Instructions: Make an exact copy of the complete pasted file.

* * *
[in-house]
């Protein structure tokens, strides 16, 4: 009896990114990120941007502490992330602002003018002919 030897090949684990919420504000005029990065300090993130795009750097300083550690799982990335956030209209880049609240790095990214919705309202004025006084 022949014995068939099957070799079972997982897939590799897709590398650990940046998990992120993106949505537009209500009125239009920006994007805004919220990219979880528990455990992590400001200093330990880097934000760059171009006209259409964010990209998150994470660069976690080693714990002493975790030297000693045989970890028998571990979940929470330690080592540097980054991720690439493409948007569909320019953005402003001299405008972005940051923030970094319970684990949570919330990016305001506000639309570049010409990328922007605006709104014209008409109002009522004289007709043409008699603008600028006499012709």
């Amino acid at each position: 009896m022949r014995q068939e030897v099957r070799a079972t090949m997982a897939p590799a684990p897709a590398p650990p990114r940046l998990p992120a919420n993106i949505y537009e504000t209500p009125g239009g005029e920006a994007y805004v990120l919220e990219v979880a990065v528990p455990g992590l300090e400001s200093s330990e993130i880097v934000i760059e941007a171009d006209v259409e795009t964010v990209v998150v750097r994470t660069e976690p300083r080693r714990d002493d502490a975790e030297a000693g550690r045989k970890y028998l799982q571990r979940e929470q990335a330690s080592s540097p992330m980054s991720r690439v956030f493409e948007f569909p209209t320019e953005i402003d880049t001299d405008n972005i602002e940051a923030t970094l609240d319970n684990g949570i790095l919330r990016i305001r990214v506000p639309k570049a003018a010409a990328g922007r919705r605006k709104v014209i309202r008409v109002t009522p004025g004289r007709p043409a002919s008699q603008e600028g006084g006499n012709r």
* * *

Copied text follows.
[in-house]
């Protein structure tokens, strides 16, 4: 009896990114990120941007502490992330602002003018002919 030897090949684990919420504000005029990065300090993130795009750097300083550690799982990335956030209209880049609240790095990214919705309202004025006084 022949014995068939099957070799079972997982897939590799897709590398650990940046998990992120993106949505537009209500009125239009920006994007805004919220990219979880528990455990992590400001200093330990880097934000760059171009006209259409964010990209998150994470660069976690080693714990002493975790030297000693045989970890028998571990979940929470330690080592540097980054991720690439493409948007569909320019953005402003001299405008972005940051923030970094319970684990949570919330990016305001506000639309570049010409990328922007605006709104014209008409109002009522004289007709043409008699603008600028006499012709």
């Amino acid at each position: 009896m022949r014995q068939e030897v099957r070799a079972t090949m997982a897939p590799a684990p897709a590398p650990p990114r940046l998990p992120a919420n993106i949505y537009e504000t209500p009125g239009g005029e920006a994007y805004v990120l919220e990219v979880a990065v528990p455990g992590l300090e400001s200093s330990e993130i880097v934000i760059e941007a171009d006209v259409e795009t964010v990209v998150v750097r994470t660069e976690p300083r080693r714990d002493d502490a975790e030297a000693g550690r045989k970890y028998l799982q571990r979940e929470q990335a330690s080592s540097p992330m980054s991720r690439v956030f493409e948007f569909p209209t320019e953005i402003d880049t001299d405008n972005i602002e940051a923030t970094l609240d319970n684990g949570i790095l919330r990016i305001r990214v506000p639309k570049a003018a010409a990328g922007r919705r605006k709104v014209i309202r008409v109002t009522p004025g004289r007709p043409a002919s008699q603008e600028g006084g006499n012709r």